There is a biblical understanding of remembering that means simply to make present again, to relive an event. This is rooted in the Hebrew Bible, where to forget is to obliterate and to remember is to keep a relationship very much alive. (The Lord "forgets" our sins and "remembers" his promises, his covenant with us.)
The twin towers, the Pentagon and the downed plane in a field near Shanksville, Pa. — three sites of terrorist destruction, three scenes of lightning-like strikes of evil in our world — are present in the minds of remembering millions on Sept. 11, 2011, the 10th anniversary of the al-Qaida attacks.
The bringing-to-life dimension of the Scriptural sense of remembering takes me back 10 years to the moment I learned of the attack and promptly left a conference I was attending in southern Maryland to return to my post as pastor of Holy Trinity Catholic Church in the Georgetown section of Washington, D.C. Streets and bridges into downtown Washington were closed. I had to circle around the Maryland beltway and vector down New Hampshire Avenue into the District to get back to the parish before noon.
A shaken parishioner met me and said he had left the Pentagon just 15 minutes before the plane crashed into that building. People came to pray, to seek the sacrament of reconciliation, to ponder the meaning of it all beneath clear skies eerily empty of airplanes and in a national capital laced by tension and anxiety.
The parish came alive in liturgical remembrance of those innocents who lost their lives as well as prayer for the enemies who were out to destroy us. A few days later, Health, Education and Welfare Secretary Tommy Thompson, a Catholic, came to Sunday evening Mass at Trinity.
When I greeted him before Mass, he said, "I need a good liturgy, and they tell me you have good liturgy here."
I gave him an aisle seat near the back of the church with his Secret Service agent seated immediately behind him. When the secretary, who had special responsibility for protecting the nation against germ and chemical warfare in those tense days, received holy Communion in the hand, he wrapped his other hand around mine in a grip of gratitude and then slipped out to his waiting car to return to meet his departmental responsibilities.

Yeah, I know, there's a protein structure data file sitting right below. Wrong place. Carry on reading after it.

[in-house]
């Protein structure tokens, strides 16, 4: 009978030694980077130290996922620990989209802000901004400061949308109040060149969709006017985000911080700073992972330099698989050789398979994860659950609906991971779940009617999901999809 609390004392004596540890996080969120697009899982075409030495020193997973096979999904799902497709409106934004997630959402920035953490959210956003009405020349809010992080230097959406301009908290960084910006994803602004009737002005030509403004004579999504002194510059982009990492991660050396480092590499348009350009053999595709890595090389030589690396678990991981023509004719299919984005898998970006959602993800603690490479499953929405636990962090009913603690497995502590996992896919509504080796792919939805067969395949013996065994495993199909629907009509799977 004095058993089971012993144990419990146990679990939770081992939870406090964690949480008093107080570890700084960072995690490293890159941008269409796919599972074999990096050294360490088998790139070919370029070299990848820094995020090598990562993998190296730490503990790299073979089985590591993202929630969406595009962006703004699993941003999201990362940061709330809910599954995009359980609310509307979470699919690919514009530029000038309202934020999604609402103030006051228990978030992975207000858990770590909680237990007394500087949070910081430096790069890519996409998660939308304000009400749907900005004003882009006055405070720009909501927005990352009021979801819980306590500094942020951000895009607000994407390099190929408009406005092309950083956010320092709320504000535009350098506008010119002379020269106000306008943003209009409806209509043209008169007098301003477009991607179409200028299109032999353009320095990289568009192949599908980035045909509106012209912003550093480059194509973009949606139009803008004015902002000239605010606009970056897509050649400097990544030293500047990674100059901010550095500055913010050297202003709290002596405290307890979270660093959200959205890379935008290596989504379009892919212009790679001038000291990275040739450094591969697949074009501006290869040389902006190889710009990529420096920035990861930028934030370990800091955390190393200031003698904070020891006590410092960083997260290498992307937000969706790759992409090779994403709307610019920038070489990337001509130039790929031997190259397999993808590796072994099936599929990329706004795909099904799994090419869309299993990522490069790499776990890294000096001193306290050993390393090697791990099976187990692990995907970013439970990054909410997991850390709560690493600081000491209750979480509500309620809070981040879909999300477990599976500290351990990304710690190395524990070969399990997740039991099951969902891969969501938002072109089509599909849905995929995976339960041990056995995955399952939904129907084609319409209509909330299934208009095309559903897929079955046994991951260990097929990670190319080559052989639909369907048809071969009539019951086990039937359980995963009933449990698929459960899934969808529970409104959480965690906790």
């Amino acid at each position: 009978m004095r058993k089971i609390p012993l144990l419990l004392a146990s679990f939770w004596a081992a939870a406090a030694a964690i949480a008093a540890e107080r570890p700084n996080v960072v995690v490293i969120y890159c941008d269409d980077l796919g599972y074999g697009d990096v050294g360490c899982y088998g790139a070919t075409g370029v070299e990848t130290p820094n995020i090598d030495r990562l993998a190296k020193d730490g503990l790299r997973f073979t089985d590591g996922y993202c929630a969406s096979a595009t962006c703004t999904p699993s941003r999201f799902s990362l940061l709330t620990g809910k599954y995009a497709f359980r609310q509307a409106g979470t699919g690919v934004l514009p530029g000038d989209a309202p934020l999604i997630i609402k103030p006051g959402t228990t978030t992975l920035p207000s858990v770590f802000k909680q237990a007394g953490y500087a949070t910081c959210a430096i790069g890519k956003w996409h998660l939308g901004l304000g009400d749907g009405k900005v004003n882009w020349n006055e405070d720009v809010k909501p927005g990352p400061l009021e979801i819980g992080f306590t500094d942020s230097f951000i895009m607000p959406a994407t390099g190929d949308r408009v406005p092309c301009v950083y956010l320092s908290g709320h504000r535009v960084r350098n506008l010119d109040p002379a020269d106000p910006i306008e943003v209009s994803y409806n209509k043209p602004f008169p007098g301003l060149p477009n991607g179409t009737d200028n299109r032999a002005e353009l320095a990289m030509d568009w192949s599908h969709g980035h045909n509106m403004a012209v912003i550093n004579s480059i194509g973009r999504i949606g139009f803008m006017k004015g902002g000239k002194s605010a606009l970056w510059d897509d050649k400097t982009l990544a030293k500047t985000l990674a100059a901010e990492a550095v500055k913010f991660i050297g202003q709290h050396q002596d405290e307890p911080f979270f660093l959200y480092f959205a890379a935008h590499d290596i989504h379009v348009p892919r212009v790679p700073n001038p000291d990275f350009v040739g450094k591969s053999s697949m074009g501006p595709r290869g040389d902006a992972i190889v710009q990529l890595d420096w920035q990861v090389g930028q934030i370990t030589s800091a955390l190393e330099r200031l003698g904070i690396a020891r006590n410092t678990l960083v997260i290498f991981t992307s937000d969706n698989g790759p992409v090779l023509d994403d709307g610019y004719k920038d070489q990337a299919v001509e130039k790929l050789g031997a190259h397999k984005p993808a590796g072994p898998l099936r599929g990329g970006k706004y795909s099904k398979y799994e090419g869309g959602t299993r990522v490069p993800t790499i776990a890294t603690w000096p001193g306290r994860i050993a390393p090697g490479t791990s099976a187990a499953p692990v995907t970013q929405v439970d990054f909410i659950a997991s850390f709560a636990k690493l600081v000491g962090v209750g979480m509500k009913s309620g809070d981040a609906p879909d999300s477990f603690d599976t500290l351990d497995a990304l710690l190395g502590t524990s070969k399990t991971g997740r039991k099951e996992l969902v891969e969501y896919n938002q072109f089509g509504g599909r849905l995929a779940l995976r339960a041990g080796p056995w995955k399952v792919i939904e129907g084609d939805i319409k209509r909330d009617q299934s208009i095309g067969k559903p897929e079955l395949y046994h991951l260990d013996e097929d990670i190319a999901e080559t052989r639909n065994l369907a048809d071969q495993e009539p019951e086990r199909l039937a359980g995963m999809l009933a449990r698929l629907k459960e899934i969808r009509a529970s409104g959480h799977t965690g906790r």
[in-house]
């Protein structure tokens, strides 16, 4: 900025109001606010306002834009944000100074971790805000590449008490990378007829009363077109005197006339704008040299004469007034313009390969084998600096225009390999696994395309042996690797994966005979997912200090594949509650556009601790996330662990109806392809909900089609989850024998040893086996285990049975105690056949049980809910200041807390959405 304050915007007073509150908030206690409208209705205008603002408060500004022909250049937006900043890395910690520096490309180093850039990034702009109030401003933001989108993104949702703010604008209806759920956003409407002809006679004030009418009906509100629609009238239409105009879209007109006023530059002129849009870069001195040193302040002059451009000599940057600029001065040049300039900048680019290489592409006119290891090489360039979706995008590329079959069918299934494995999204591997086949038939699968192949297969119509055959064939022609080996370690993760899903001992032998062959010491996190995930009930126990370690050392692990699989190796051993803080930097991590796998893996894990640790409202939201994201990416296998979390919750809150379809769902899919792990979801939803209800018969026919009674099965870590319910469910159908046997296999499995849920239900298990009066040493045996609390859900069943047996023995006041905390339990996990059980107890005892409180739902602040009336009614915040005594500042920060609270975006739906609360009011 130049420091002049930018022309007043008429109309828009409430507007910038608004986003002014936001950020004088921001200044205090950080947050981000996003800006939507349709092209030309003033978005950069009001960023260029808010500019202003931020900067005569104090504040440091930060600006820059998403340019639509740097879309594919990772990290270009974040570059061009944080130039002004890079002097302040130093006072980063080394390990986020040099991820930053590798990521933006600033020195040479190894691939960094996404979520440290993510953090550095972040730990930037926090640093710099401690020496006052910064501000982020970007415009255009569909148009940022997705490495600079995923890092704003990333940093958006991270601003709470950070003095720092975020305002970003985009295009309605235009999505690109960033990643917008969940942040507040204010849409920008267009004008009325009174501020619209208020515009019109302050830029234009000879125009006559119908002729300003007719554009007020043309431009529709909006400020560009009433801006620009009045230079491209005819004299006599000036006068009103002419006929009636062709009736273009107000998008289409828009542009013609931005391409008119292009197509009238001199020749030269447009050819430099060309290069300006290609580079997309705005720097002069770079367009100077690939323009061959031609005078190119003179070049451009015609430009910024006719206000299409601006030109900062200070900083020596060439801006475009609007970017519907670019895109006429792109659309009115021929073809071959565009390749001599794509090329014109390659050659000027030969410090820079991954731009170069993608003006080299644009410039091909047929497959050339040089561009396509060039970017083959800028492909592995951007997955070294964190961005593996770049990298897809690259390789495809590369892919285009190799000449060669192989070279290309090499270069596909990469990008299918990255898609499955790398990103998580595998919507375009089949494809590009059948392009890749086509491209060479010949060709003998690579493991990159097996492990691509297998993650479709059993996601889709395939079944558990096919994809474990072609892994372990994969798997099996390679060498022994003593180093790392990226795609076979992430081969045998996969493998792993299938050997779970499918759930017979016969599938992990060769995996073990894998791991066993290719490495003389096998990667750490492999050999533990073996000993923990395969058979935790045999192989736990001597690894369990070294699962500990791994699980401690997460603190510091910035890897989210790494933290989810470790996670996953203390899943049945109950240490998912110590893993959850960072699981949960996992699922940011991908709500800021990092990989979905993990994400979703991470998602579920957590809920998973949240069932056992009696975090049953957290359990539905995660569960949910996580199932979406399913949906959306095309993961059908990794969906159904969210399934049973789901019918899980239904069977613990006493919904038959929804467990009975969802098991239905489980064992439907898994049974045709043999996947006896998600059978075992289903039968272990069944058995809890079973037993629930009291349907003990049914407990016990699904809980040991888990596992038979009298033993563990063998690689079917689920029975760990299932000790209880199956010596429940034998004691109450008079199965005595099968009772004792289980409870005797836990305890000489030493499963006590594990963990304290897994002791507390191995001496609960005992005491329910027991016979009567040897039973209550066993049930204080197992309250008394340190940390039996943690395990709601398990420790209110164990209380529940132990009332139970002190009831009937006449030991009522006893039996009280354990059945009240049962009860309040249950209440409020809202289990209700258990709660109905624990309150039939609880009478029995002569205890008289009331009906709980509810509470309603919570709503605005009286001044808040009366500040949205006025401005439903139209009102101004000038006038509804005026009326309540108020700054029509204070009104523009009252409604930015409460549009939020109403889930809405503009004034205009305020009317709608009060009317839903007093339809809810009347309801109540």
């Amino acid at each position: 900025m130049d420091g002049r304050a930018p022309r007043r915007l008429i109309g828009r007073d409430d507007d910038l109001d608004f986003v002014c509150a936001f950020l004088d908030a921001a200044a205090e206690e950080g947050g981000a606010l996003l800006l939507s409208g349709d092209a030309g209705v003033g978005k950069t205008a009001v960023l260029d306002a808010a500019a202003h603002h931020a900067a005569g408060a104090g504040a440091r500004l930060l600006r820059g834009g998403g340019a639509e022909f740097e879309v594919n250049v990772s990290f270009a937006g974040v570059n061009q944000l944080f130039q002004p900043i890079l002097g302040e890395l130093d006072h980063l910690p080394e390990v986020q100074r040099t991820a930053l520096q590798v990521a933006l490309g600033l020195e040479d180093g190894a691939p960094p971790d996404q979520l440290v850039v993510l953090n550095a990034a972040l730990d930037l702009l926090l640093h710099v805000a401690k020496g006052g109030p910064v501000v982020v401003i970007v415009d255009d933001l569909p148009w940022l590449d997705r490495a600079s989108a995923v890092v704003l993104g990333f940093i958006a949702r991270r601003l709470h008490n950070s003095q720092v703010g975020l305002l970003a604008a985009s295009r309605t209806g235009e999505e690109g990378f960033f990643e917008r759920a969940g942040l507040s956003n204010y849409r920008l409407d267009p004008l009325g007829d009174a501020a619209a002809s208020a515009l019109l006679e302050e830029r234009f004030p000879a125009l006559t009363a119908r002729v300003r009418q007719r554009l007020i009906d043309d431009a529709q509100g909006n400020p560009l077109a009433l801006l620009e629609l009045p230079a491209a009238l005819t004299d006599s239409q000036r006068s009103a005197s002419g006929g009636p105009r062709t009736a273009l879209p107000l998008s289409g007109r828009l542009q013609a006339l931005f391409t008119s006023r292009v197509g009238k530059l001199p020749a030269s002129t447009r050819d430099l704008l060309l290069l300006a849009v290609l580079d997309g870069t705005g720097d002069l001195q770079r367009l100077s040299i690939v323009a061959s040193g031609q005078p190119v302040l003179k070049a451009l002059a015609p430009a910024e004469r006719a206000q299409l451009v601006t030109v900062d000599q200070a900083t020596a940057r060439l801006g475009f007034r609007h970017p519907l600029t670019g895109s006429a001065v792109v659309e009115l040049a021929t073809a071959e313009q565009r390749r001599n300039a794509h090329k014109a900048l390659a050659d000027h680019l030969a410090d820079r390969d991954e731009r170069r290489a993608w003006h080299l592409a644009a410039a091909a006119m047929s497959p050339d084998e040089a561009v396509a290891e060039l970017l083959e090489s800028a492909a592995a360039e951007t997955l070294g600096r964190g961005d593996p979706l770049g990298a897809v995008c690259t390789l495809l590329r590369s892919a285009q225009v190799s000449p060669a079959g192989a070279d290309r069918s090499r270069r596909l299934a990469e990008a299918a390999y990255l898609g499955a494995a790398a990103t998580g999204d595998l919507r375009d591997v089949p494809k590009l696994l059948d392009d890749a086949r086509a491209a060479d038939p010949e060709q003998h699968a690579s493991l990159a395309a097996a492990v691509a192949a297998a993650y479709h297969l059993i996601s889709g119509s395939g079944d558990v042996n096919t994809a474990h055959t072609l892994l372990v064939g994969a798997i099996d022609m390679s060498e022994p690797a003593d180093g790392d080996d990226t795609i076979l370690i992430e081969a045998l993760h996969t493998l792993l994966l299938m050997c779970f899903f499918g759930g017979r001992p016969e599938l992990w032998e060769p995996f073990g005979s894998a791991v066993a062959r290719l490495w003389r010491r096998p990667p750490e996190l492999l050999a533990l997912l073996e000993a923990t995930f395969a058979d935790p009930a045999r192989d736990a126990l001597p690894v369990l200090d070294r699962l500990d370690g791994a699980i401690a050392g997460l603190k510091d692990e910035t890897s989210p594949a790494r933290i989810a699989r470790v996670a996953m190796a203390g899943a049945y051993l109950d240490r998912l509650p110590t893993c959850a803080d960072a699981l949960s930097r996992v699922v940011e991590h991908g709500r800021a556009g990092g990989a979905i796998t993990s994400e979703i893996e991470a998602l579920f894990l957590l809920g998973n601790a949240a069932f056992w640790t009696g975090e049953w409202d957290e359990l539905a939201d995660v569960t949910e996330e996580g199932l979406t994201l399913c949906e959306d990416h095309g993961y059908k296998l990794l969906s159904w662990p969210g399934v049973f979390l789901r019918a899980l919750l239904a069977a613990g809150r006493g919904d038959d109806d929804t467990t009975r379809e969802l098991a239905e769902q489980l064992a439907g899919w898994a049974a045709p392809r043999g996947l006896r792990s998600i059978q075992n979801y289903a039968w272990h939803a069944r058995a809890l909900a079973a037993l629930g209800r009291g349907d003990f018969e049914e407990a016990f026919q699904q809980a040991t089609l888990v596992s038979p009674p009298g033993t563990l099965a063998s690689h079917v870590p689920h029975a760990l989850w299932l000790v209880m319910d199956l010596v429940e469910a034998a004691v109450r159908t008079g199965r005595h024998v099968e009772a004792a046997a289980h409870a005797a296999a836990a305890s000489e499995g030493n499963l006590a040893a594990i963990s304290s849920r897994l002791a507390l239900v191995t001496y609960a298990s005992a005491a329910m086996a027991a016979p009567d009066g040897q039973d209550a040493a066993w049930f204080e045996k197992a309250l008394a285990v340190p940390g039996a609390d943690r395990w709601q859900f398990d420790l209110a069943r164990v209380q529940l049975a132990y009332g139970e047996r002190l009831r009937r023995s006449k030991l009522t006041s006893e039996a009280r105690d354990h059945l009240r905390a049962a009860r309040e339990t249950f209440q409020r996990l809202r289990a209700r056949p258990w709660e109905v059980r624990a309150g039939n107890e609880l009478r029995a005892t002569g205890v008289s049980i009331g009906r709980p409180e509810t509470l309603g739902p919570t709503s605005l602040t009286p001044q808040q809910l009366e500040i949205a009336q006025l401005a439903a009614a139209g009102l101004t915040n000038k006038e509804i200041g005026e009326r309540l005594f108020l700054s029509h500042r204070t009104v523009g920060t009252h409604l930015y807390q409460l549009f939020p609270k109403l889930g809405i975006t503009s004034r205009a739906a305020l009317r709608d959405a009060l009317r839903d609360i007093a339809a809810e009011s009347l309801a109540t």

While the shock of these grim events still held the attention of the nation, another Holy Trinity parishioner, folk singer and composer Tom Paxton, wrote a haunting song called "The Bravest." It recounts the story of a man who, when the first plane hit the tower that was twin to the one where he was working, it "left a firey gaping hole where offices had been."
"I grabbed the pictures from my desk and joined the flight for life," the lyrics go. And as the singer went down, "we heard them coming up, from several floors below — a crowd of firefighters with their heavy gear in tow."
"Now every time I try to sleep, I’m haunted by the sound.
"Of fireman pounding up the stairs, when we were running down."
Tom Paxton’s song catches the heroic rhythm "of fireman pounding up the stairs, when we were running down."
Many heroic firefighters and first responders lost their lives along with the thousands of office occupants and those who died in airplanes unaware, when that fateful day began, that it would be their last.
A remembering America cannot bring them back to life but can make them present again.
Jesuit Father Byron is university professor of business and society at St. Joseph’s University, Philadelphia, Pa.